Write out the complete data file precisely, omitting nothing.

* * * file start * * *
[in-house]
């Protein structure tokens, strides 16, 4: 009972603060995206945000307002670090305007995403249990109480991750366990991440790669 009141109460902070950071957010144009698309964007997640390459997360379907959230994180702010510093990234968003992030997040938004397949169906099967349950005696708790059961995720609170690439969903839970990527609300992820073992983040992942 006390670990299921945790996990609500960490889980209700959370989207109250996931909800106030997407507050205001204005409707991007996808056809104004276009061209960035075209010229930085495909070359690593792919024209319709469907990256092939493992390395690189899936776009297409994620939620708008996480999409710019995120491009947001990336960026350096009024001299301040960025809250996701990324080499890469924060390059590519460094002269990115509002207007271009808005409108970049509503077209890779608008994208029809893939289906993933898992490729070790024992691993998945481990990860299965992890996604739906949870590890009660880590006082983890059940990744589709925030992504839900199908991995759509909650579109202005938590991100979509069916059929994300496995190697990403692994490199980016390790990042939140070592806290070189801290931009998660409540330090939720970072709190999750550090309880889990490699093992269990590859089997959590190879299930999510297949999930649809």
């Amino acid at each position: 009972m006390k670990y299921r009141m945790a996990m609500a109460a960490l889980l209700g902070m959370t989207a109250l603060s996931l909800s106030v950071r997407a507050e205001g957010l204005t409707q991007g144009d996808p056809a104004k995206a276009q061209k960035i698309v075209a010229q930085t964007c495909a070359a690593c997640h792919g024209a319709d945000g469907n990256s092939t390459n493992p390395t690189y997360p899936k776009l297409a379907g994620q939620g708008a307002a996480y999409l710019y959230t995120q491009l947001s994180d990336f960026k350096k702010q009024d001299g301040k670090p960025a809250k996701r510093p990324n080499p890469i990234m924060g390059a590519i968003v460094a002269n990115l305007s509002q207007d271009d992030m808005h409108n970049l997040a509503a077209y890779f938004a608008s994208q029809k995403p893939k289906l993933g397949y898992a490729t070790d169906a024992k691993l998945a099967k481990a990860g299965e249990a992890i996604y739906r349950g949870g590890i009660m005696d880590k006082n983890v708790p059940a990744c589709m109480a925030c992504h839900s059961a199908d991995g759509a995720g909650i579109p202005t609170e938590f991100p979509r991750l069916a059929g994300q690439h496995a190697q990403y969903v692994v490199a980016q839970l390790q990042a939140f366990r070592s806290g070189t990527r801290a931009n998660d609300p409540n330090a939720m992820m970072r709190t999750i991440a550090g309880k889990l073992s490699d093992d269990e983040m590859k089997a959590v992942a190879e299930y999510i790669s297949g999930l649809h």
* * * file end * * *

[in-house]
């Protein structure tokens, strides 16, 4: 009972603060995206945000307002670090305007995403249990109480991750366990991440790669 009141109460902070950071957010144009698309964007997640390459997360379907959230994180702010510093990234968003992030997040938004397949169906099967349950005696708790059961995720609170690439969903839970990527609300992820073992983040992942 006390670990299921945790996990609500960490889980209700959370989207109250996931909800106030997407507050205001204005409707991007996808056809104004276009061209960035075209010229930085495909070359690593792919024209319709469907990256092939493992390395690189899936776009297409994620939620708008996480999409710019995120491009947001990336960026350096009024001299301040960025809250996701990324080499890469924060390059590519460094002269990115509002207007271009808005409108970049509503077209890779608008994208029809893939289906993933898992490729070790024992691993998945481990990860299965992890996604739906949870590890009660880590006082983890059940990744589709925030992504839900199908991995759509909650579109202005938590991100979509069916059929994300496995190697990403692994490199980016390790990042939140070592806290070189801290931009998660409540330090939720970072709190999750550090309880889990490699093992269990590859089997959590190879299930999510297949999930649809």
């Amino acid at each position: 009972m006390k670990y299921r009141m945790a996990m609500a109460a960490l889980l209700g902070m959370t989207a109250l603060s996931l909800s106030v950071r997407a507050e205001g957010l204005t409707q991007g144009d996808p056809a104004k995206a276009q061209k960035i698309v075209a010229q930085t964007c495909a070359a690593c997640h792919g024209a319709d945000g469907n990256s092939t390459n493992p390395t690189y997360p899936k776009l297409a379907g994620q939620g708008a307002a996480y999409l710019y959230t995120q491009l947001s994180d990336f960026k350096k702010q009024d001299g301040k670090p960025a809250k996701r510093p990324n080499p890469i990234m924060g390059a590519i968003v460094a002269n990115l305007s509002q207007d271009d992030m808005h409108n970049l997040a509503a077209y890779f938004a608008s994208q029809k995403p893939k289906l993933g397949y898992a490729t070790d169906a024992k691993l998945a099967k481990a990860g299965e249990a992890i996604y739906r349950g949870g590890i009660m005696d880590k006082n983890v708790p059940a990744c589709m109480a925030c992504h839900s059961a199908d991995g759509a995720g909650i579109p202005t609170e938590f991100p979509r991750l069916a059929g994300q690439h496995a190697q990403y969903v692994v490199a980016q839970l390790q990042a939140f366990r070592s806290g070189t990527r801290a931009n998660d609300p409540n330090a939720m992820m970072r709190t999750i991440a550090g309880k889990l073992s490699d093992d269990e983040m590859k089997a959590v992942a190879e299930y999510i790669s297949g999930l649809h």